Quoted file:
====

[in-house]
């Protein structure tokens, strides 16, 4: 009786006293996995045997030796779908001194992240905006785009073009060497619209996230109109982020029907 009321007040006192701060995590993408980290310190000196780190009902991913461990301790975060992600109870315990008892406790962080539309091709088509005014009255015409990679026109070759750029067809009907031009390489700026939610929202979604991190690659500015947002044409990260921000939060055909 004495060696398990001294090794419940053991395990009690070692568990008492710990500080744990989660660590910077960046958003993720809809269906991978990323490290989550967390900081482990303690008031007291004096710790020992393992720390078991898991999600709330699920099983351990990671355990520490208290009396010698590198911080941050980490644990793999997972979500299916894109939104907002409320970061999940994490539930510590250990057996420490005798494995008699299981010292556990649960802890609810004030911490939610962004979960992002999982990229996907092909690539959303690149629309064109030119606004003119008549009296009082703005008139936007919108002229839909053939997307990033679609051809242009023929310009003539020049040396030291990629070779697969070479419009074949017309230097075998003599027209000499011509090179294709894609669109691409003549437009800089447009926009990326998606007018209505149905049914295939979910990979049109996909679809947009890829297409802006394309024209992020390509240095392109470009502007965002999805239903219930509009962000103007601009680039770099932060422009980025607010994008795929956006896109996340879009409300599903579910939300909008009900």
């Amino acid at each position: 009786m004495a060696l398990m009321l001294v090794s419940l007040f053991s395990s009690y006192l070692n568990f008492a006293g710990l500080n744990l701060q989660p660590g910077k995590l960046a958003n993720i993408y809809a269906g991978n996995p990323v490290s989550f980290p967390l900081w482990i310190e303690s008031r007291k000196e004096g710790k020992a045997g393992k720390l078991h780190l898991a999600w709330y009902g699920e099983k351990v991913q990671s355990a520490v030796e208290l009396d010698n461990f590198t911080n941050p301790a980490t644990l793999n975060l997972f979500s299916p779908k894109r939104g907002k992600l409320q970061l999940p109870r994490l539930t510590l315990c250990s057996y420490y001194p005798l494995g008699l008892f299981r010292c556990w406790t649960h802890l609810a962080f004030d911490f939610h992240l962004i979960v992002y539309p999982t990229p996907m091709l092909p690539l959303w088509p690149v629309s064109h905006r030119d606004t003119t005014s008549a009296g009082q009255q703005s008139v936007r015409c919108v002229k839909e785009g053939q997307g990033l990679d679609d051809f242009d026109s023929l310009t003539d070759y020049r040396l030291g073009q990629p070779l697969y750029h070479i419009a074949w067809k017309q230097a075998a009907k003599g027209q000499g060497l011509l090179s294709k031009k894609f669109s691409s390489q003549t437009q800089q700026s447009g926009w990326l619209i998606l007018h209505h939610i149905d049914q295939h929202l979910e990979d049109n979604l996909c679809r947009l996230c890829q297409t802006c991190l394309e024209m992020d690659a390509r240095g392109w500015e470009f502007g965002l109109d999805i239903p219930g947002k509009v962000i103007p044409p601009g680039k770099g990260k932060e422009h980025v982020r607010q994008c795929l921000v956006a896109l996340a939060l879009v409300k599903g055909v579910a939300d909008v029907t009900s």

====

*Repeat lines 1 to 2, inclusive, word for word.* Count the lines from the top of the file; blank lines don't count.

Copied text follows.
[in-house]
């Protein structure tokens, strides 16, 4: 009786006293996995045997030796779908001194992240905006785009073009060497619209996230109109982020029907 009321007040006192701060995590993408980290310190000196780190009902991913461990301790975060992600109870315990008892406790962080539309091709088509005014009255015409990679026109070759750029067809009907031009390489700026939610929202979604991190690659500015947002044409990260921000939060055909 004495060696398990001294090794419940053991395990009690070692568990008492710990500080744990989660660590910077960046958003993720809809269906991978990323490290989550967390900081482990303690008031007291004096710790020992393992720390078991898991999600709330699920099983351990990671355990520490208290009396010698590198911080941050980490644990793999997972979500299916894109939104907002409320970061999940994490539930510590250990057996420490005798494995008699299981010292556990649960802890609810004030911490939610962004979960992002999982990229996907092909690539959303690149629309064109030119606004003119008549009296009082703005008139936007919108002229839909053939997307990033679609051809242009023929310009003539020049040396030291990629070779697969070479419009074949017309230097075998003599027209000499011509090179294709894609669109691409003549437009800089447009926009990326998606007018209505149905049914295939979910990979049109996909679809947009890829297409802006394309024209992020390509240095392109470009502007965002999805239903219930509009962000103007601009680039770099932060422009980025607010994008795929956006896109996340879009409300599903579910939300909008009900």